Bacteria: A Very Short Introduction 2nd Edition
It would be understandable if we thought that humans were the principal species on this planet and that we now live in the era where mammals dominate. As we consider previous ages, ending with the Cretaceous extinction 65.5 million years ago, we could well be forgiven for thinking that this was the ‘Age of the Dinosaurs’. The reason is that we tend to classify each era with what can easily be seen around us or from what palaeontologists have reported and placed in museums of natural history for us to marvel at. The truth is there never have been any dominant organisms other than bacteria and that this planet has been in the ‘Age of Bacteria’ almost from the very beginning when life emerged. Bacteria are the most numerous of all organisms and their biomass is by far the largest on our planet and has been estimated to be greater than all the rest combined. Even within our own bodies the number of bacterial cells outnumbers our own cells. They can survive almost everywhere on the planet, from the coldest to the hottest places on earth, even to the bottom of the oceans. No other organisms are as adaptable.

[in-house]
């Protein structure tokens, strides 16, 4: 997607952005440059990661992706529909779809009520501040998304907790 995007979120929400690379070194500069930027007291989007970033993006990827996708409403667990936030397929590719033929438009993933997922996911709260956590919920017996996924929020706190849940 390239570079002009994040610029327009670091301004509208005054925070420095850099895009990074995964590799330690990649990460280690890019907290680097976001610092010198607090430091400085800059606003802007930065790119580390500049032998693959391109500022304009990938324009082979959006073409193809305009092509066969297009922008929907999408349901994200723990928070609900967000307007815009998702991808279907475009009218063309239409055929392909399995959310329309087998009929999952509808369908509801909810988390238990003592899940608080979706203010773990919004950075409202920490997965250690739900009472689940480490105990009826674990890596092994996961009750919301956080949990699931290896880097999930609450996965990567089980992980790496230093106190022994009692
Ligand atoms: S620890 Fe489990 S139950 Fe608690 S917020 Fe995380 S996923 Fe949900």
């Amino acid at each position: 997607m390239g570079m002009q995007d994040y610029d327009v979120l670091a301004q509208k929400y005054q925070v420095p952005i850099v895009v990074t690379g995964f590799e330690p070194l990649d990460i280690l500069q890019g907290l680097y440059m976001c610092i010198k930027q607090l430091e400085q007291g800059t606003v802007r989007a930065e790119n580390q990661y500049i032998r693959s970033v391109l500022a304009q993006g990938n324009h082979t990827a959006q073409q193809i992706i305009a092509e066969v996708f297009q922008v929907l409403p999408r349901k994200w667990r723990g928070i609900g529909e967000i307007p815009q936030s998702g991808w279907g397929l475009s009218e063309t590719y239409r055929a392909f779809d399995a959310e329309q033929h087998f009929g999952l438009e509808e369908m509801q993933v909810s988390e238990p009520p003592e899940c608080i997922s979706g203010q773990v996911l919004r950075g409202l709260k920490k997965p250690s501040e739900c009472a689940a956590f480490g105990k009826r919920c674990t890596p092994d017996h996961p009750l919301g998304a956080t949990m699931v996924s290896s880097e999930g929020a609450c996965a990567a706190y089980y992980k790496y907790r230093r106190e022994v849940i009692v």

List of illustrations
3 Microbiota and microbiome in humans
5 Environment and civilization
6 Bacterial pathogenesis
8 Antibiotic resistance
9 The future
|September 27, 2022
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